Congratulations. You have been selected to take part in the 5oth post of this blog. You receive no monetary prize, just entertainment or information (or perhaps both) as we look at some Major Leaguers who have worn the uniform number 50. Of course a big thank you goes out to all of you have started at my very first post and have continued to follow me up to this point. I hope you have just as much fun reading as I have had in writing. May there be many more to come.
Back to the business at hand:
Sid Fernandez El Sid wore #50 as a tribute to his home state of Hawaii which if you couldn’t figure out was the 50th state to enter the Union. He spent 14 years in the Majors, mostly with the Mets and was death on left-handed hitters. He was an earlier version of Randy Johnson minus the extra ten inches of height, eight MPH on the fastball and stick frame. It was a deliberate, side-arm motion that made the lefty difficult to solve even for right-handed batters. He pitched the most important 2.1 innings in Met history in Game 7 of the 1986 World Series. After Boston jumped out to a 3-0 lead, Fernandez entered in relief of Ron Darling and allowed just a single walk while striking out four as the Mets finally tied the game in the sixth inning before winning the Championship 8-5. Sid finished with 114 wins and a 3.36 ERA to go along with 1,743 strikeouts in 1,866.2 innings pitched.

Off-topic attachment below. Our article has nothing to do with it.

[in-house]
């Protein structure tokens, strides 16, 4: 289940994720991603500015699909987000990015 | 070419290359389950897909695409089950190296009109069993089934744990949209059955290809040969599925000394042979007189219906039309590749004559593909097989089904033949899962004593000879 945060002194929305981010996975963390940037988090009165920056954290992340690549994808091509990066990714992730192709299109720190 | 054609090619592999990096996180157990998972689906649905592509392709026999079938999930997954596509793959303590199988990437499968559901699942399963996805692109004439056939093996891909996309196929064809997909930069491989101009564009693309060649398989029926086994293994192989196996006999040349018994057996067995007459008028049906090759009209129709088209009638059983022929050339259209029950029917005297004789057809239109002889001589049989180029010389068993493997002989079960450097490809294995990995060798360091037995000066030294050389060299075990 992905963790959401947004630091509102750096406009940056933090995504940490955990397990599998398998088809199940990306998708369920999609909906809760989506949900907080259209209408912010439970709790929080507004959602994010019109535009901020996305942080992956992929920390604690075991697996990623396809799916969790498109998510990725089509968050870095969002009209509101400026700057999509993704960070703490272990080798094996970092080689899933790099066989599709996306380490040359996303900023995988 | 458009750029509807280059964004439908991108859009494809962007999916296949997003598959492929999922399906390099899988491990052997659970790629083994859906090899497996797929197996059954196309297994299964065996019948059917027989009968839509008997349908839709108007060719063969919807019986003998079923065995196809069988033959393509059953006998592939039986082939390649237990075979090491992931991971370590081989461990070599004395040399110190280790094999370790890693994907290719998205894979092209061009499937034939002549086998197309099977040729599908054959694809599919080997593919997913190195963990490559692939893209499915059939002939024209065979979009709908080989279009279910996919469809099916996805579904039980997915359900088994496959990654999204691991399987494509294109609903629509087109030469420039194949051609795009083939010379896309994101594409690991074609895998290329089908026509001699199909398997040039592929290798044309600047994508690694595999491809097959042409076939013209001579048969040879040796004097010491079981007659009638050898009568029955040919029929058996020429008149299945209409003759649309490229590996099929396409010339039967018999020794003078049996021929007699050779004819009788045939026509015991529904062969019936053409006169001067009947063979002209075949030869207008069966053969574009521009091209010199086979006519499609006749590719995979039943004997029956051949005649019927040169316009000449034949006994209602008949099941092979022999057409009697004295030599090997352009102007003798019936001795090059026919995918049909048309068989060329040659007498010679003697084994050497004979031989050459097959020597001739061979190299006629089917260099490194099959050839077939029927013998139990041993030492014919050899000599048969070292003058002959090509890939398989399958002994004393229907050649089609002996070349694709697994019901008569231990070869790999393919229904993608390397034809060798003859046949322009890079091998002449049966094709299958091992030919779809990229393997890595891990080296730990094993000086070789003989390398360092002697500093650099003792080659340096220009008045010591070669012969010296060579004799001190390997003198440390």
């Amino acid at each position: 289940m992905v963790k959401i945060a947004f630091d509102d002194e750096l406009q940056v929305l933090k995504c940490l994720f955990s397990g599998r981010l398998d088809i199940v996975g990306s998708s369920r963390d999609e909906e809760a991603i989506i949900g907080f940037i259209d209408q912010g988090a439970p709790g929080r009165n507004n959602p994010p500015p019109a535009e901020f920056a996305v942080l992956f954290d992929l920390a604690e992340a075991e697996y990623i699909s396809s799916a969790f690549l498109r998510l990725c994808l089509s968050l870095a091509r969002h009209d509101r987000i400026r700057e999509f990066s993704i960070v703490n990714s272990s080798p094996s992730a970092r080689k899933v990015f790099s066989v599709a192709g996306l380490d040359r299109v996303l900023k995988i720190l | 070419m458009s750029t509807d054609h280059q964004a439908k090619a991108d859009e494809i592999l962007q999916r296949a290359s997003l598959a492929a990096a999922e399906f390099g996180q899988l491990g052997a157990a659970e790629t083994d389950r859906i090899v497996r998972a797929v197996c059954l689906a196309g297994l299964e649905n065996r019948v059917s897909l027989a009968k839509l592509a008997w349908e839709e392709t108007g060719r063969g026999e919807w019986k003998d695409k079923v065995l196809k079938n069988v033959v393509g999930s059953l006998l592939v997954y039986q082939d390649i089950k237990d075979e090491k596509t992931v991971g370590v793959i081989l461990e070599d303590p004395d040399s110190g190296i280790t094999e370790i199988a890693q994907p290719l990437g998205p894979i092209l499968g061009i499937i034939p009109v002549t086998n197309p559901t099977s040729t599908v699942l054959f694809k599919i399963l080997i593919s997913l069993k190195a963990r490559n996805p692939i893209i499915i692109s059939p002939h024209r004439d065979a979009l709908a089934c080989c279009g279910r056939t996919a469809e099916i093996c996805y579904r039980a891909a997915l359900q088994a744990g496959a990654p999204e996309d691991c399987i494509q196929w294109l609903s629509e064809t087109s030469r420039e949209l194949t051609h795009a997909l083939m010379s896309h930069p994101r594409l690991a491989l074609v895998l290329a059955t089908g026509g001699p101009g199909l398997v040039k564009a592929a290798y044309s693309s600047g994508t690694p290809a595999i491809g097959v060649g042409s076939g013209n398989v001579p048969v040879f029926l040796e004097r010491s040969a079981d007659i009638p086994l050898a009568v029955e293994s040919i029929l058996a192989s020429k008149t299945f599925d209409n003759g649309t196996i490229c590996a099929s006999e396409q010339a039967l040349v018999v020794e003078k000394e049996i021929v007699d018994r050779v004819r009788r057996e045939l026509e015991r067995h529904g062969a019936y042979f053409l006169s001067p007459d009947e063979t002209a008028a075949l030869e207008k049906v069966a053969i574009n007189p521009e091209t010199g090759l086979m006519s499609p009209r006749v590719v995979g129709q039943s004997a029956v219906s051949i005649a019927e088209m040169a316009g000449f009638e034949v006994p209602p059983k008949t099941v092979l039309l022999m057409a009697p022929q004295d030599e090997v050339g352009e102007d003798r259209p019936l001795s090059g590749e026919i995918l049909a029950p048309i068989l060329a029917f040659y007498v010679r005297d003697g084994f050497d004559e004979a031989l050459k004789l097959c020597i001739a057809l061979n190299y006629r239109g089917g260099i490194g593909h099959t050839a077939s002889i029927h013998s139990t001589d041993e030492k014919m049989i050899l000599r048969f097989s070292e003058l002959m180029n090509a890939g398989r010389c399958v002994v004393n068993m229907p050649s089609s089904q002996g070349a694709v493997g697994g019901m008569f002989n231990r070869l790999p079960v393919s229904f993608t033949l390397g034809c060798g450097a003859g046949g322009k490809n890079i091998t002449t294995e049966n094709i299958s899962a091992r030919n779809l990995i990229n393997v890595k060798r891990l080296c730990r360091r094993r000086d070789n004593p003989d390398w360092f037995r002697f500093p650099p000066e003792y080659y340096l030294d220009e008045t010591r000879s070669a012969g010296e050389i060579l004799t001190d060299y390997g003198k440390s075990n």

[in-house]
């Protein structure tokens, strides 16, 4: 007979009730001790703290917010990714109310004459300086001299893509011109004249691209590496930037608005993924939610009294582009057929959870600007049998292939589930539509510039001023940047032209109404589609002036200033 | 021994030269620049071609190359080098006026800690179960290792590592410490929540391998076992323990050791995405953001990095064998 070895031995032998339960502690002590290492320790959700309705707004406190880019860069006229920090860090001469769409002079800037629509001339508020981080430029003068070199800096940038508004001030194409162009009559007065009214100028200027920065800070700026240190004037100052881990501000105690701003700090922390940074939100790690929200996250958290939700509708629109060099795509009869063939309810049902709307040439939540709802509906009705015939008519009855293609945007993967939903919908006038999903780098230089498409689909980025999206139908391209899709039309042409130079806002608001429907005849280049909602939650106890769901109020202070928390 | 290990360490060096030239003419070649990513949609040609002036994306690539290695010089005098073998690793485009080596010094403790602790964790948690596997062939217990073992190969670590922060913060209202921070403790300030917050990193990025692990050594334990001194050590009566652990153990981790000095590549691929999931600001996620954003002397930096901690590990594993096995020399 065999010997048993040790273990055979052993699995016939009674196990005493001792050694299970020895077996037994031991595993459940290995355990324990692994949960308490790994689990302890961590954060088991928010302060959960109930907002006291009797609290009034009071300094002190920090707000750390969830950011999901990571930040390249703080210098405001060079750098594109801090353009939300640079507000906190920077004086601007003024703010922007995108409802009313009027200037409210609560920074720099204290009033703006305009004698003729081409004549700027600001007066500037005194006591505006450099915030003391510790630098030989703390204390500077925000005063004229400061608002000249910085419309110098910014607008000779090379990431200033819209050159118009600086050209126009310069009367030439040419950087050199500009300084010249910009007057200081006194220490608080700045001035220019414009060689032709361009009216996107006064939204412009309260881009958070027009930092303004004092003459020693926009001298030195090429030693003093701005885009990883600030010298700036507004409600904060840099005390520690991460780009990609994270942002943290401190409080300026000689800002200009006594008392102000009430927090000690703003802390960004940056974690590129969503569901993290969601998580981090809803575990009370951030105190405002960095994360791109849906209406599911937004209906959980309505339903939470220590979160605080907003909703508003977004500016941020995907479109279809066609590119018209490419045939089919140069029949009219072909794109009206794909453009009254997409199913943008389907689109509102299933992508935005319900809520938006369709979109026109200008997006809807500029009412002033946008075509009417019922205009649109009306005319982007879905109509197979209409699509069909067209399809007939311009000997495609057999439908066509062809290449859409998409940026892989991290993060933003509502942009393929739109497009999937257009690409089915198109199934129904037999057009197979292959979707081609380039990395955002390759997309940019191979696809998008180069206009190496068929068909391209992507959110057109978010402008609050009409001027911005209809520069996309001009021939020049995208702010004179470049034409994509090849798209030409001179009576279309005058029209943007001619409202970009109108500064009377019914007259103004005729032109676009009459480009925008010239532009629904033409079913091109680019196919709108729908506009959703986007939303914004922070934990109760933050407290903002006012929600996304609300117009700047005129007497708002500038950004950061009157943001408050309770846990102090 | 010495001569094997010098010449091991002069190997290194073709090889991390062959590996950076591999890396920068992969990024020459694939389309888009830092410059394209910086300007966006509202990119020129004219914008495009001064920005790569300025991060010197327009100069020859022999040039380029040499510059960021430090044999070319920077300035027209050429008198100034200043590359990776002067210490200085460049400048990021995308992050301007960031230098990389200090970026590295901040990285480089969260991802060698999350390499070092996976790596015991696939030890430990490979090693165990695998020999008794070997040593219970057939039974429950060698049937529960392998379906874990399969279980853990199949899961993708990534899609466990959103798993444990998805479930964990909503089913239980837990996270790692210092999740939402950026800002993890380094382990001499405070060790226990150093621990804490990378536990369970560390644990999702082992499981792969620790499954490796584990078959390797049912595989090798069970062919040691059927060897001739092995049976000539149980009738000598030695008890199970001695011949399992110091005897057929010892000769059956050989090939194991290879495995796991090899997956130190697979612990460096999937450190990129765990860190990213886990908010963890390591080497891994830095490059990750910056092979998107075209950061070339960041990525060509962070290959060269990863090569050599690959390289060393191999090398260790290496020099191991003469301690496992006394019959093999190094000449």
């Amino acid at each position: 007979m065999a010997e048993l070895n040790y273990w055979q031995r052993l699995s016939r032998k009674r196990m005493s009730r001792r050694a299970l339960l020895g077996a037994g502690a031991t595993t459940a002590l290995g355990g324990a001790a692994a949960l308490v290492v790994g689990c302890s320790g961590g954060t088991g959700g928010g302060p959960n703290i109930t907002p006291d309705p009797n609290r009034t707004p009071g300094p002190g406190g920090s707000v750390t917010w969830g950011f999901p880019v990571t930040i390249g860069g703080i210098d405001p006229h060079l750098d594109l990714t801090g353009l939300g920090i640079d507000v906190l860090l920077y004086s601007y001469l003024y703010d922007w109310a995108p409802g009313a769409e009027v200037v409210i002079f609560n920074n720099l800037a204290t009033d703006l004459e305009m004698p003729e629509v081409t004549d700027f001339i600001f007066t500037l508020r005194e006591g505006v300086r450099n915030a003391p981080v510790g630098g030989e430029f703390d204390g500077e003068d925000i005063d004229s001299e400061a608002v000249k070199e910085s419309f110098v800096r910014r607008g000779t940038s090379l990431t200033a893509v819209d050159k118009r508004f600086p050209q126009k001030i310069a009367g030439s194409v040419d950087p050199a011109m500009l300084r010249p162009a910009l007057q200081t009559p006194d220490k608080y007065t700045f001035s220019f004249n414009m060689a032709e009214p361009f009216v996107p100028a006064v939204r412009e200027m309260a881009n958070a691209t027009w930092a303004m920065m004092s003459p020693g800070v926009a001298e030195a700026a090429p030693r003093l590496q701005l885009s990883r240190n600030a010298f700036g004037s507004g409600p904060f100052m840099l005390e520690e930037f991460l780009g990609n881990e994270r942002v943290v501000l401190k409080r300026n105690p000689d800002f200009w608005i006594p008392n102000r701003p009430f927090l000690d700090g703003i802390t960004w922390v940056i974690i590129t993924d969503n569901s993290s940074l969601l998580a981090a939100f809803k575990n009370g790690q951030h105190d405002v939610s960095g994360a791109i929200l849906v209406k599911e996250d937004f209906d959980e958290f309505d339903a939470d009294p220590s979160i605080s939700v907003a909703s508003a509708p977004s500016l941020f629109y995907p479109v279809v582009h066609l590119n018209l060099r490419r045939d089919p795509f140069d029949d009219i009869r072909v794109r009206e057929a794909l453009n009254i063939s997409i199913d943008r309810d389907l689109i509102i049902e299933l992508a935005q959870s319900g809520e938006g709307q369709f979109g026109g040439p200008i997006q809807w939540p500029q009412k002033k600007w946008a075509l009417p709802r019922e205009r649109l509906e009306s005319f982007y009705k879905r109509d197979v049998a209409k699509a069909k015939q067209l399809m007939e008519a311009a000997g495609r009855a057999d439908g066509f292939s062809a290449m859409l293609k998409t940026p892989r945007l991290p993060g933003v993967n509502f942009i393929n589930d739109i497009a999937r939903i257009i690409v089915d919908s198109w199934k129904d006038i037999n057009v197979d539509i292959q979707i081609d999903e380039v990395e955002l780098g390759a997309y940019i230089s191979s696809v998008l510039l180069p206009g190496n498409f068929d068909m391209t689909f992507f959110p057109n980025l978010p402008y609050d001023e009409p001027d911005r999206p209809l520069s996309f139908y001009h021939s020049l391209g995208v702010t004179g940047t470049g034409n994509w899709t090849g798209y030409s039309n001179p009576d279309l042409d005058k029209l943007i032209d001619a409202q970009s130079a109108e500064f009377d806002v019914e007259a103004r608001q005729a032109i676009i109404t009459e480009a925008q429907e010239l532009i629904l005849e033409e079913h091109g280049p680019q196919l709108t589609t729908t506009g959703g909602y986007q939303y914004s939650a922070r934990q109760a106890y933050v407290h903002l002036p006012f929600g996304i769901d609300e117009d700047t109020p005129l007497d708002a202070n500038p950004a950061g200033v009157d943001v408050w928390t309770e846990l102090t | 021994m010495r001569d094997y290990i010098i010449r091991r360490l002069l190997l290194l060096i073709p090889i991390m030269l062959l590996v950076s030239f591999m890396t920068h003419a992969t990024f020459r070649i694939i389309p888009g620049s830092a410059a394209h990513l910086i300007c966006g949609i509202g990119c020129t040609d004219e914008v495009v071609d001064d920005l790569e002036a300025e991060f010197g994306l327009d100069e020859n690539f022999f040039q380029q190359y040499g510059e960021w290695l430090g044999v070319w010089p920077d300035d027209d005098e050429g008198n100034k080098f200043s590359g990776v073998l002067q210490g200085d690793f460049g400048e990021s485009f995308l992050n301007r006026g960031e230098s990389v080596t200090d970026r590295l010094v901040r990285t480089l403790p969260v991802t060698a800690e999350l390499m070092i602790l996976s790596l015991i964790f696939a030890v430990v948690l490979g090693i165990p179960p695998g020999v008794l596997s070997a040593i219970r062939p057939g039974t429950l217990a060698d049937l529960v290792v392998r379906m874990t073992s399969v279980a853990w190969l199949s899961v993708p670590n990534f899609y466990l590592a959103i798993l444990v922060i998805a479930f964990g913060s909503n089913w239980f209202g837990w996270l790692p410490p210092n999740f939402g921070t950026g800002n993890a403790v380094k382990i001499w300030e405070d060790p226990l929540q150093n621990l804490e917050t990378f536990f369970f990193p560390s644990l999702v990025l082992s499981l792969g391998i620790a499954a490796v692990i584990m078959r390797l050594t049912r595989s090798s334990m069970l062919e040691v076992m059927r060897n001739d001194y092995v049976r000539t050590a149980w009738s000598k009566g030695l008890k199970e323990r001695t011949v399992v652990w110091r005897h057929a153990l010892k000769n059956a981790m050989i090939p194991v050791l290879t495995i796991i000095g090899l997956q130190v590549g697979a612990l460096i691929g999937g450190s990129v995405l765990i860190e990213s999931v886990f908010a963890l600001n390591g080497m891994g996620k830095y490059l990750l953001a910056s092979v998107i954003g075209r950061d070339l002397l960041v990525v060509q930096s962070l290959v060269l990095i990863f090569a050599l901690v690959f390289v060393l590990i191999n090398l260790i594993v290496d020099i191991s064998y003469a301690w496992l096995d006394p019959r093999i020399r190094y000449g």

J.R. Richard There will come a time where I will devote an entire post to James Rodney. Right when I started watching baseball, he seemed to me like the most dominant pitcher of all time. Unfortunately, his career was cut short when he suffered a stroke during the 1980 season. I vaguely remember the picture of him being carted off the field in the Astrodome. I seem to think he attempted a comeback in 1981 that was cut short because of the effects of the stroke. Just think, for half a season, he was on the same staff as Nolan Ryan for the Astros. Can you imagine facing those two on back to back nights? Watch this clip of Richard dominating hitters.
Jay Howell OK, he didn’t wear #50 for his entire career. He did sport the big 5-0 with the A’s and Dodgers, the teams with whom he had his greatest success. He came to Oakland from the Yankees in the big Rickey Henderson trade, totaling 61 saves in three seasons with the team. Howell then landed with the Dodgers in 1988, saving 21 games to go with a 2.08 ERA as Los Angeles shocked the A’s to win the World Series. For his career, Howell saved 155 games and recorded the victory in 58 other contests. He made the All-Star team three times and finished with an ERA under 2.00 twice.
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